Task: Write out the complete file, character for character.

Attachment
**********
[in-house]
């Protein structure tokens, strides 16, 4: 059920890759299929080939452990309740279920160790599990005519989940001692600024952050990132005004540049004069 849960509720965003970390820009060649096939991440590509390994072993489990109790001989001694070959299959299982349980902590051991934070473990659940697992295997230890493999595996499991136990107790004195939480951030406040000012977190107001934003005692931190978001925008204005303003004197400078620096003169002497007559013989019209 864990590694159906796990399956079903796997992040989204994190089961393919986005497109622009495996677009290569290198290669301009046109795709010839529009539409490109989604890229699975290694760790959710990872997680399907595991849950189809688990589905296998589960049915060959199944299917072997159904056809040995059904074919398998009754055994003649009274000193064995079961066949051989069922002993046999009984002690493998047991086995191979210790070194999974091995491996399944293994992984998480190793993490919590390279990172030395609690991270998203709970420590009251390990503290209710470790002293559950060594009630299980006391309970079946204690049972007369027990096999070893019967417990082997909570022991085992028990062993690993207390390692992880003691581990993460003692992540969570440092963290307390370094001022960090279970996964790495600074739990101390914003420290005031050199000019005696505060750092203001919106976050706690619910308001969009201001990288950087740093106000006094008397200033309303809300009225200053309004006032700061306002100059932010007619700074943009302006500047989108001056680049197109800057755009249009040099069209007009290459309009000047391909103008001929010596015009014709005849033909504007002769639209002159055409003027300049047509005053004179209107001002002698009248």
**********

[in-house]
């Protein structure tokens, strides 16, 4: 059920890759299929080939452990309740279920160790599990005519989940001692600024952050990132005004540049004069 849960509720965003970390820009060649096939991440590509390994072993489990109790001989001694070959299959299982349980902590051991934070473990659940697992295997230890493999595996499991136990107790004195939480951030406040000012977190107001934003005692931190978001925008204005303003004197400078620096003169002497007559013989019209 864990590694159906796990399956079903796997992040989204994190089961393919986005497109622009495996677009290569290198290669301009046109795709010839529009539409490109989604890229699975290694760790959710990872997680399907595991849950189809688990589905296998589960049915060959199944299917072997159904056809040995059904074919398998009754055994003649009274000193064995079961066949051989069922002993046999009984002690493998047991086995191979210790070194999974091995491996399944293994992984998480190793993490919590390279990172030395609690991270998203709970420590009251390990503290209710470790002293559950060594009630299980006391309970079946204690049972007369027990096999070893019967417990082997909570022991085992028990062993690993207390390692992880003691581990993460003692992540969570440092963290307390370094001022960090279970996964790495600074739990101390914003420290005031050199000019005696505060750092203001919106976050706690619910308001969009201001990288950087740093106000006094008397200033309303809300009225200053309004006032700061306002100059932010007619700074943009302006500047989108001056680049197109800057755009249009040099069209007009290459309009000047391909103008001929010596015009014709005849033909504007002769639209002159055409003027300049047509005053004179209107001002002698009248």